Since its return to a multi-party political system more than two decades ago, Ghana has taken major strides towards democracy, with its judiciary proving independent and generally gaining the trust of Ghanaians. Ghana consistently ranks in the top three for freedom of the press and freedom of speech in Africa, with broadcast media strongest and radio the most far-reaching medium of communication. These factors put Ghana in an enviable position and provide it with social capital.
On 7 December 2016, Nana Dankwa Akufo-Addo of the opposition New Patriotic Party was elected President. The electoral process was peaceful with Akufo-Addo receiving 54% of the vote to former President Mahama’s 44.5%, averting a second round of elections. Akufo-Addo and Mahumdu Bawumia were sworn-in as president and vice-president on 7 January 2017. The President has since sworn-in his Ministers of State. The size of his victory clears the way for him to implement his political agenda but significant economic challenges remain. The President in his maiden State of the Nation address has pledged to reduce the budget deficit and cut waste in all sectors of public life.
Recent Economic Developments
Ghana’s economic performance during 2016 was mixed. After making solid progress on fiscal consolidation in bringing the fiscal deficit down from 10.2% of GDP in 2014 to 6.3% in 2015, the target to narrow it further to 5.3% of GDP in 2016 was missed by a wide margin with the deficit widening to 9% of GDP. Nevertheless, GDP growth at 3.6% was slightly higher than the forecast of 3.3%, and inflation, after remaining stubbornly above 17%, fell a little to 15.4% in December and further to 13.3% in January 2017, closer to the central bank’s target range of 6%–10%.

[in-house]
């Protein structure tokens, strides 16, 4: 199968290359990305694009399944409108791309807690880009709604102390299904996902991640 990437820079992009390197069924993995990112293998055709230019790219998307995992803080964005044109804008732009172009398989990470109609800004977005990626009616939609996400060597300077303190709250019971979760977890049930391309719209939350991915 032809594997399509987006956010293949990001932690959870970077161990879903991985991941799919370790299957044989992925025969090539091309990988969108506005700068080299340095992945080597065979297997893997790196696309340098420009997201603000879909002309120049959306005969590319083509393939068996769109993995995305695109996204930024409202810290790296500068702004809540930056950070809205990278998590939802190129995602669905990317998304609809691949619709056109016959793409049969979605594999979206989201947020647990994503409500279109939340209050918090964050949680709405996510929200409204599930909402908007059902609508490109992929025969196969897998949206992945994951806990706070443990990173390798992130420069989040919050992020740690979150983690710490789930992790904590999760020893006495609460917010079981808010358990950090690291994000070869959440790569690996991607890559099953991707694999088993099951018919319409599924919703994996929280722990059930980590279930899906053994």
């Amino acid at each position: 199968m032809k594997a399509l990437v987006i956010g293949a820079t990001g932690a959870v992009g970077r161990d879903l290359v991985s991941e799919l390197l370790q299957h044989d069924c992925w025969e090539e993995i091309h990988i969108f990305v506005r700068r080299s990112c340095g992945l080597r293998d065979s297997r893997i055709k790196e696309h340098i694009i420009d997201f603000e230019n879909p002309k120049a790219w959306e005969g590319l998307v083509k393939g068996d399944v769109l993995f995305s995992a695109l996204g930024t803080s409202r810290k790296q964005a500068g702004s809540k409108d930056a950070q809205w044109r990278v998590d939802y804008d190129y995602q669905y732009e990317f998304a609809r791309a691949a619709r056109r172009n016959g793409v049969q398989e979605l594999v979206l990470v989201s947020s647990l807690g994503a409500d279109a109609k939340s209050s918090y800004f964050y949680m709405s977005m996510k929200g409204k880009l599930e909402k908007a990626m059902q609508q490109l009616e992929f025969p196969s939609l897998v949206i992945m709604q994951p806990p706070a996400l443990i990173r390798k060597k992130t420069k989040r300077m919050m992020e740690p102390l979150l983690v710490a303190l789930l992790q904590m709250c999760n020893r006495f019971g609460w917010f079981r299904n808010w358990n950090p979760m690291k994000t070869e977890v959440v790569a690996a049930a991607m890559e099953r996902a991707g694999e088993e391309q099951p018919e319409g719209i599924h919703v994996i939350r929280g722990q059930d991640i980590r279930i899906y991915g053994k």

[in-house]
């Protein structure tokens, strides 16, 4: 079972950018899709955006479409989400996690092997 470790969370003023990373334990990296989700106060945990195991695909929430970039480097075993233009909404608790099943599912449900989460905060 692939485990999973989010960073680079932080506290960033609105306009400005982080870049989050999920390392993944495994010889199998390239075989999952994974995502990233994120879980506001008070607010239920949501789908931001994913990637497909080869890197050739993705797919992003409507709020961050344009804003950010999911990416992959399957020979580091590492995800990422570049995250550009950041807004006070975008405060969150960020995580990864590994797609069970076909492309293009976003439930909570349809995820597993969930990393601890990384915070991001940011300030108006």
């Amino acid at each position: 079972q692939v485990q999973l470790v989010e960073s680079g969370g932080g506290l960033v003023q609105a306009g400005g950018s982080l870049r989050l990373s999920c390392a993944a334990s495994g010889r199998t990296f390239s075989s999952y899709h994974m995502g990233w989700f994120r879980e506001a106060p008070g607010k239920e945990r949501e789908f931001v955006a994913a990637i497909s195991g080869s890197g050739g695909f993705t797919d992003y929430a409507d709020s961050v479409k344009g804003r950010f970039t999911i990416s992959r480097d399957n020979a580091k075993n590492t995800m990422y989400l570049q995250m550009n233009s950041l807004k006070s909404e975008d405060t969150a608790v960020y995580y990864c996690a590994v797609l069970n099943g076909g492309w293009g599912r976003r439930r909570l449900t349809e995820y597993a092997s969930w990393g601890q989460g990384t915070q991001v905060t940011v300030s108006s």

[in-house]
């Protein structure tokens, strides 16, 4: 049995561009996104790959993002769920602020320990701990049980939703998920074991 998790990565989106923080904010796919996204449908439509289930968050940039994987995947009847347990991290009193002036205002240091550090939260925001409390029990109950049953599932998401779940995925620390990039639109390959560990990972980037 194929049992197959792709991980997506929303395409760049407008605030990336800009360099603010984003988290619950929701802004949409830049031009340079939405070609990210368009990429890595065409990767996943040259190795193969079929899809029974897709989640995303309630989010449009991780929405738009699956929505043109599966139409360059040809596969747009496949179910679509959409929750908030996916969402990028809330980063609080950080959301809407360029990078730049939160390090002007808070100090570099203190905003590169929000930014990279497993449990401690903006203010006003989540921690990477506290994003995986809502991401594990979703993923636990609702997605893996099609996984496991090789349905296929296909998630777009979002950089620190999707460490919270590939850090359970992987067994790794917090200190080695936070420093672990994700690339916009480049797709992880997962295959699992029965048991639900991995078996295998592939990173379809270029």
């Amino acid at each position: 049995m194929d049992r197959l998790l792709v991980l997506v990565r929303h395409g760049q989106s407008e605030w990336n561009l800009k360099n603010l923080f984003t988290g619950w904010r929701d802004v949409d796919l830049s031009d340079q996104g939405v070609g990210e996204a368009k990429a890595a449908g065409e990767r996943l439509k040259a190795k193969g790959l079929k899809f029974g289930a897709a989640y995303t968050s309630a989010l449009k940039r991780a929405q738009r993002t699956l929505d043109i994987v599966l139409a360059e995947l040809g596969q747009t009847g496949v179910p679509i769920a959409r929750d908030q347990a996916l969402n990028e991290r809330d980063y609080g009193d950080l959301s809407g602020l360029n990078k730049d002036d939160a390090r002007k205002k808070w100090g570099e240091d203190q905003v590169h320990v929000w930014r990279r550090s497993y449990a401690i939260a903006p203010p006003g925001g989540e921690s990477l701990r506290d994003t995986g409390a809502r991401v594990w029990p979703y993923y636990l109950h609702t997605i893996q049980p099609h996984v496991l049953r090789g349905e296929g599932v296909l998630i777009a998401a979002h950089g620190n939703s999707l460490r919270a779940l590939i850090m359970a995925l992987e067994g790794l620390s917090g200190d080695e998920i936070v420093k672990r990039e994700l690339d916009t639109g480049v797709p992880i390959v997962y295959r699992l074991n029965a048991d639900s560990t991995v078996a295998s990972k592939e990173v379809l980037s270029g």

Furthermore, in spite of weak commodity prices, Ghana’s external balance improved in 2016, reflecting increased exports and a fall in imports. The current account deficit narrowed to 6.4% of GDP in 2016 from 7.6% of GDP in 2015. Gross foreign reserves increased marginally from $4.4 billion in 2015 to an estimated $4.9 billion, equivalent to 2.8 months of imports at the end of 2016.
Ghana’s near term prospects are good, absent further fiscal slippage. Economic growth is expected to accelerate in 2017, spurred by improvements in both the oil and non-oil sectors. Oil production is expected to increase as repairs are completed in the Jubilee field and the TEN Field reaches its full capacity. The non-oil growth sectors, including services, are also expected to remain robust. Surveys conducted by the central bank indicate a positive outlook for business sentiments; this will go a long way to improve private sector investments. The expected rebound in commodity prices will support the exports and growth necessary to stabilize the exchange rate and create employment going forward.
However, near-term challenges are substantial and downside risks remain high, reflecting in part the need for the new government to build credibility in prudent fiscal management. In addition, uncertainties in the global environment, including whether the nascent recovery in commodity prices will be sustained, could negatively affect foreign direct investment flows to Ghana.
Ghana is also likely to face continued high domestic and external financing costs as its debt expands and global interest rates rises. In addition, the new government face a number of other major challenges: high youth unemployment; ongoing delays in the resolution of debt incurred by energy state-owned enterprises; and the high cost of electricity and need to better match its capacity and the demand for supply.
Last Updated: Apr 20, 2017